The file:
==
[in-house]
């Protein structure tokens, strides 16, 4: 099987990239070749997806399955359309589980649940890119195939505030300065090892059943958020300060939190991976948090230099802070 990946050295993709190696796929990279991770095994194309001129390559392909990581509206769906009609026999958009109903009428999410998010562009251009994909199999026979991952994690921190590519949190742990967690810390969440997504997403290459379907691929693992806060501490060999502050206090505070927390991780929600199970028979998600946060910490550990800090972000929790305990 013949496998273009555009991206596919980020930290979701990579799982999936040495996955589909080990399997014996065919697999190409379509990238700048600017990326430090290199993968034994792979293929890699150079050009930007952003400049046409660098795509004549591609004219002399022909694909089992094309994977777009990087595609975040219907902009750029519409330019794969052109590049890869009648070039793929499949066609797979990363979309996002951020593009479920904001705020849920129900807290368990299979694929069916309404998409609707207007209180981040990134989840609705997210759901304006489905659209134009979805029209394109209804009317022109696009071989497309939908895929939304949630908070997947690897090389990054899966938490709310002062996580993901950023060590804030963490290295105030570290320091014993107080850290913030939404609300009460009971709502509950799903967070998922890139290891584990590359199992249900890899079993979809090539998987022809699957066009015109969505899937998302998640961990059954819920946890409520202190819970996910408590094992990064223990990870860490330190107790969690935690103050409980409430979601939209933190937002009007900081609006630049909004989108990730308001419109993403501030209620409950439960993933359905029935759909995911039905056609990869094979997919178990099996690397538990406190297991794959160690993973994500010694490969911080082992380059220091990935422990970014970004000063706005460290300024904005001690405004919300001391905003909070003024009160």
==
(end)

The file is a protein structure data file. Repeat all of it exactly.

[in-house]
């Protein structure tokens, strides 16, 4: 099987990239070749997806399955359309589980649940890119195939505030300065090892059943958020300060939190991976948090230099802070 990946050295993709190696796929990279991770095994194309001129390559392909990581509206769906009609026999958009109903009428999410998010562009251009994909199999026979991952994690921190590519949190742990967690810390969440997504997403290459379907691929693992806060501490060999502050206090505070927390991780929600199970028979998600946060910490550990800090972000929790305990 013949496998273009555009991206596919980020930290979701990579799982999936040495996955589909080990399997014996065919697999190409379509990238700048600017990326430090290199993968034994792979293929890699150079050009930007952003400049046409660098795509004549591609004219002399022909694909089992094309994977777009990087595609975040219907902009750029519409330019794969052109590049890869009648070039793929499949066609797979990363979309996002951020593009479920904001705020849920129900807290368990299979694929069916309404998409609707207007209180981040990134989840609705997210759901304006489905659209134009979805029209394109209804009317022109696009071989497309939908895929939304949630908070997947690897090389990054899966938490709310002062996580993901950023060590804030963490290295105030570290320091014993107080850290913030939404609300009460009971709502509950799903967070998922890139290891584990590359199992249900890899079993979809090539998987022809699957066009015109969505899937998302998640961990059954819920946890409520202190819970996910408590094992990064223990990870860490330190107790969690935690103050409980409430979601939209933190937002009007900081609006630049909004989108990730308001419109993403501030209620409950439960993933359905029935759909995911039905056609990869094979997919178990099996690397538990406190297991794959160690993973994500010694490969911080082992380059220091990935422990970014970004000063706005460290300024904005001690405004919300001391905003909070003024009160």